Standards vary when paying for fast food during a pandemic
The stay-at-home recommendations in the state of Florida have been lifted as of the end of April, but even when they were in effect, they were not strictly enforced, and worse, guidelines in public places seem to be left to individual interpretation or preference.
Two fast-food drive-through restaurants on the same intersection have different sanitary protocols.
When I drove my family through the Taco Bell and Wendy’s on 137th Avenue and 152nd Street about two weeks ago, I was treated differently by the cashiers.
The Taco Bell employee extended the payment terminal toward me. When I grabbed with my left hand to adjust the angle and slide the credit card in, the cashier requested I refrain from doing so and solely insert the card. I wondered how, if needed, I would enter a pin code into the terminal without touching it.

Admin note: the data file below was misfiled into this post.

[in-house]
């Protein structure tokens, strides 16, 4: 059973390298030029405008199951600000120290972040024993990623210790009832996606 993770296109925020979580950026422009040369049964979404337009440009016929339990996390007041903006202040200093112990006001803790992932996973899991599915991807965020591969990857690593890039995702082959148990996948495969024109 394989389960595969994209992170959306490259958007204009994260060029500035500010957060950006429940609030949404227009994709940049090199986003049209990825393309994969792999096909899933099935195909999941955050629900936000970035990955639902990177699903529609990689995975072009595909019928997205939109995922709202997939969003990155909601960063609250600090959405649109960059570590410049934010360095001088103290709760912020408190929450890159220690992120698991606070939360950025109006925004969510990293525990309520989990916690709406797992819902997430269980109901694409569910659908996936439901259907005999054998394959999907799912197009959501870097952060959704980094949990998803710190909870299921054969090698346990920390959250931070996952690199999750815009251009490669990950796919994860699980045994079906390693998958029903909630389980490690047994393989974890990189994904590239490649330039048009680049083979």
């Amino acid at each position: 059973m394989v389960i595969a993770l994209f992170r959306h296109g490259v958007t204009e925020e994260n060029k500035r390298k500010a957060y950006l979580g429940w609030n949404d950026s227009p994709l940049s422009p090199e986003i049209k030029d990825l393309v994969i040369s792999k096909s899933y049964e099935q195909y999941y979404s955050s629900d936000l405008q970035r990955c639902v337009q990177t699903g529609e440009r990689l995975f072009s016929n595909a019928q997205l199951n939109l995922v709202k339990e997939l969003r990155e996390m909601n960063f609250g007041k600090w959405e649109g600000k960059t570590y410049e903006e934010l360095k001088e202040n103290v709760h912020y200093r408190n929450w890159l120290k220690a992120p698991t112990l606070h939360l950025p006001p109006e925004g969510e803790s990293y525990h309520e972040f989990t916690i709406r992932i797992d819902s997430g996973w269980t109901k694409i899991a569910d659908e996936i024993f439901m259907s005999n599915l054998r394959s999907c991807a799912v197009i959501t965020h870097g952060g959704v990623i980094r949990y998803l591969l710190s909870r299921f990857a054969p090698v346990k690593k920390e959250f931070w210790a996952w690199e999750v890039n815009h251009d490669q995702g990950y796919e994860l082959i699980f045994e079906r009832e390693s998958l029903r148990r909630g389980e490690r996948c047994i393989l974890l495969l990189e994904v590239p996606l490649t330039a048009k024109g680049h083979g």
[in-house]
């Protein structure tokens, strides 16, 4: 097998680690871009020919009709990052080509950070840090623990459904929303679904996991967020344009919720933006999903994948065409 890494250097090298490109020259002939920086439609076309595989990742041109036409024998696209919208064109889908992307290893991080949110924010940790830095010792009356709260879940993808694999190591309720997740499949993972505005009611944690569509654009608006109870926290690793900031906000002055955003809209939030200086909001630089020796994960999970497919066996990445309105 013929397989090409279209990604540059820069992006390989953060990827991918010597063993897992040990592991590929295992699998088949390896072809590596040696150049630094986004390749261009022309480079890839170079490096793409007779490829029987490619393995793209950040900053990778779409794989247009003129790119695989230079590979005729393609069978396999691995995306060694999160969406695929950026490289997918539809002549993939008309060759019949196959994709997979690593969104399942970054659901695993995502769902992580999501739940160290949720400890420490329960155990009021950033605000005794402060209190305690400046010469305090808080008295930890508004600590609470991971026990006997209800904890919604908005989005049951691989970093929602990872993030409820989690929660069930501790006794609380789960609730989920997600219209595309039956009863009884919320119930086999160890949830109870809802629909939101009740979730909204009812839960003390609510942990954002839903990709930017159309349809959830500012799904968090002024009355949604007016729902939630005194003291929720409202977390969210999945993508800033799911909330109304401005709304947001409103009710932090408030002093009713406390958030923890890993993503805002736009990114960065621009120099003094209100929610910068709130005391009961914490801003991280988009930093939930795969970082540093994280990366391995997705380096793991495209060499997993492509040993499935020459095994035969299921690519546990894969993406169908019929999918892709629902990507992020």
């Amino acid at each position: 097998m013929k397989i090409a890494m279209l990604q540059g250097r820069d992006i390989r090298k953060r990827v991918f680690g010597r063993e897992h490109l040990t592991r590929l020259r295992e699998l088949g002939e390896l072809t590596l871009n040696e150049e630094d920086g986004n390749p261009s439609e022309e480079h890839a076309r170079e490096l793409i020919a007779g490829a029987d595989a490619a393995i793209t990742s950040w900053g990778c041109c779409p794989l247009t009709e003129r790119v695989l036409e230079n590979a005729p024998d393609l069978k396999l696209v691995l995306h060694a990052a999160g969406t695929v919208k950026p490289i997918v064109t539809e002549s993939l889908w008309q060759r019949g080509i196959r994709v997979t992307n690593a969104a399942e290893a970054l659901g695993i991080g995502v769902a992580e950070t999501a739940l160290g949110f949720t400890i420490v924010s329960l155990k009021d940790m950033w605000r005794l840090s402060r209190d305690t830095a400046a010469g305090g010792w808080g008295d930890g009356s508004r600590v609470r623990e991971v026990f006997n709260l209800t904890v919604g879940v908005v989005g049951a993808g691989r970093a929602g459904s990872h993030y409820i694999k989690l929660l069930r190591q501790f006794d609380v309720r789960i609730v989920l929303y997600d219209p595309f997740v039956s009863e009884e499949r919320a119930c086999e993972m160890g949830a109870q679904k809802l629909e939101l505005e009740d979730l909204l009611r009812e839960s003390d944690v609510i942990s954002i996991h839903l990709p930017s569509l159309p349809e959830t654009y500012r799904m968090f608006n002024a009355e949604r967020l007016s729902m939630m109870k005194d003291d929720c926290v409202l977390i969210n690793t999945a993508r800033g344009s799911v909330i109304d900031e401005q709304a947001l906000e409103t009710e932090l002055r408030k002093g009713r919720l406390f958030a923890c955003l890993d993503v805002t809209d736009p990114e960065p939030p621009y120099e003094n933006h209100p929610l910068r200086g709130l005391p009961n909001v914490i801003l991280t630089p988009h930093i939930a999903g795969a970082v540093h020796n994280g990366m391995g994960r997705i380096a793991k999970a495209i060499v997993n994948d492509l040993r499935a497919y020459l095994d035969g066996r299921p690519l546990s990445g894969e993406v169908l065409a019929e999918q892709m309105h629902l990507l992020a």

The Wendy’s employee, on the other hand, asked me to hand him my credit card. The cashier wore gloves and a mask. My passengers advised I disinfect the card with hand sanitizer upon getting it back, and I did.
My father, who turns 70 this month, also told me about a different problem related to his face covering.
He said he has had difficulty breathing with the standard mask. Thus he has been using the plastic translucent mask that looks somewhat more like a shield and covers the whole face, with an opening at the bottom.
My father has visited body paint shops, his job and grocery stores while wearing the translucent mask. But the other day he said he was denied entry to the local Aldi unless he carried the standard “medical” mask. He said the guard told him it was “the law.”
To read more blogs from our correspondents, click an area on the map below: